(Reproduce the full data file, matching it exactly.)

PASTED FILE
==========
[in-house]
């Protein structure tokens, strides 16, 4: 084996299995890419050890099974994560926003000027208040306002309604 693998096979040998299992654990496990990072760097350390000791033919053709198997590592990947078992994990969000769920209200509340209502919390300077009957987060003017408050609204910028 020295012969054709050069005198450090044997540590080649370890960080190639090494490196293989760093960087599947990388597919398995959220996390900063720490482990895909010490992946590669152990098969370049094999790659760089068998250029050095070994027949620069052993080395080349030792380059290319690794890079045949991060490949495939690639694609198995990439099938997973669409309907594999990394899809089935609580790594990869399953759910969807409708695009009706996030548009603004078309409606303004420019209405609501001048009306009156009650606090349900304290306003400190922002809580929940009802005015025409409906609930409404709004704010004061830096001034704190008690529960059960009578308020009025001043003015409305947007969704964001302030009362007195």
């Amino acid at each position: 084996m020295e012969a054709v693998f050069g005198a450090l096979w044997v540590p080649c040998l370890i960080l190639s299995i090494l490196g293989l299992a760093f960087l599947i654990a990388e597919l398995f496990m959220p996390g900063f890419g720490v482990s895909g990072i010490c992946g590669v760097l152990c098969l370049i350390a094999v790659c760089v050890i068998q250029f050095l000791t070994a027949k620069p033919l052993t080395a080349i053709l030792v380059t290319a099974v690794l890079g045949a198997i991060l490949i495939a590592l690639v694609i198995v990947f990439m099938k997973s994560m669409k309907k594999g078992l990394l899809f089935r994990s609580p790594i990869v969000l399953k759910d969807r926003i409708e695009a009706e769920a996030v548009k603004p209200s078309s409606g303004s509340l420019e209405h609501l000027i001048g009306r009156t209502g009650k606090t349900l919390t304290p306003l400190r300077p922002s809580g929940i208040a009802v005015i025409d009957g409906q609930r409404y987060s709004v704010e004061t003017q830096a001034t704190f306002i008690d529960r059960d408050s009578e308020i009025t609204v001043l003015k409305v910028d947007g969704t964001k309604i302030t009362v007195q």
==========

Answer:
[in-house]
């Protein structure tokens, strides 16, 4: 084996299995890419050890099974994560926003000027208040306002309604 693998096979040998299992654990496990990072760097350390000791033919053709198997590592990947078992994990969000769920209200509340209502919390300077009957987060003017408050609204910028 020295012969054709050069005198450090044997540590080649370890960080190639090494490196293989760093960087599947990388597919398995959220996390900063720490482990895909010490992946590669152990098969370049094999790659760089068998250029050095070994027949620069052993080395080349030792380059290319690794890079045949991060490949495939690639694609198995990439099938997973669409309907594999990394899809089935609580790594990869399953759910969807409708695009009706996030548009603004078309409606303004420019209405609501001048009306009156009650606090349900304290306003400190922002809580929940009802005015025409409906609930409404709004704010004061830096001034704190008690529960059960009578308020009025001043003015409305947007969704964001302030009362007195």
């Amino acid at each position: 084996m020295e012969a054709v693998f050069g005198a450090l096979w044997v540590p080649c040998l370890i960080l190639s299995i090494l490196g293989l299992a760093f960087l599947i654990a990388e597919l398995f496990m959220p996390g900063f890419g720490v482990s895909g990072i010490c992946g590669v760097l152990c098969l370049i350390a094999v790659c760089v050890i068998q250029f050095l000791t070994a027949k620069p033919l052993t080395a080349i053709l030792v380059t290319a099974v690794l890079g045949a198997i991060l490949i495939a590592l690639v694609i198995v990947f990439m099938k997973s994560m669409k309907k594999g078992l990394l899809f089935r994990s609580p790594i990869v969000l399953k759910d969807r926003i409708e695009a009706e769920a996030v548009k603004p209200s078309s409606g303004s509340l420019e209405h609501l000027i001048g009306r009156t209502g009650k606090t349900l919390t304290p306003l400190r300077p922002s809580g929940i208040a009802v005015i025409d009957g409906q609930r409404y987060s709004v704010e004061t003017q830096a001034t704190f306002i008690d529960r059960d408050s009578e308020i009025t609204v001043l003015k409305v910028d947007g969704t964001k309604i302030t009362v007195q």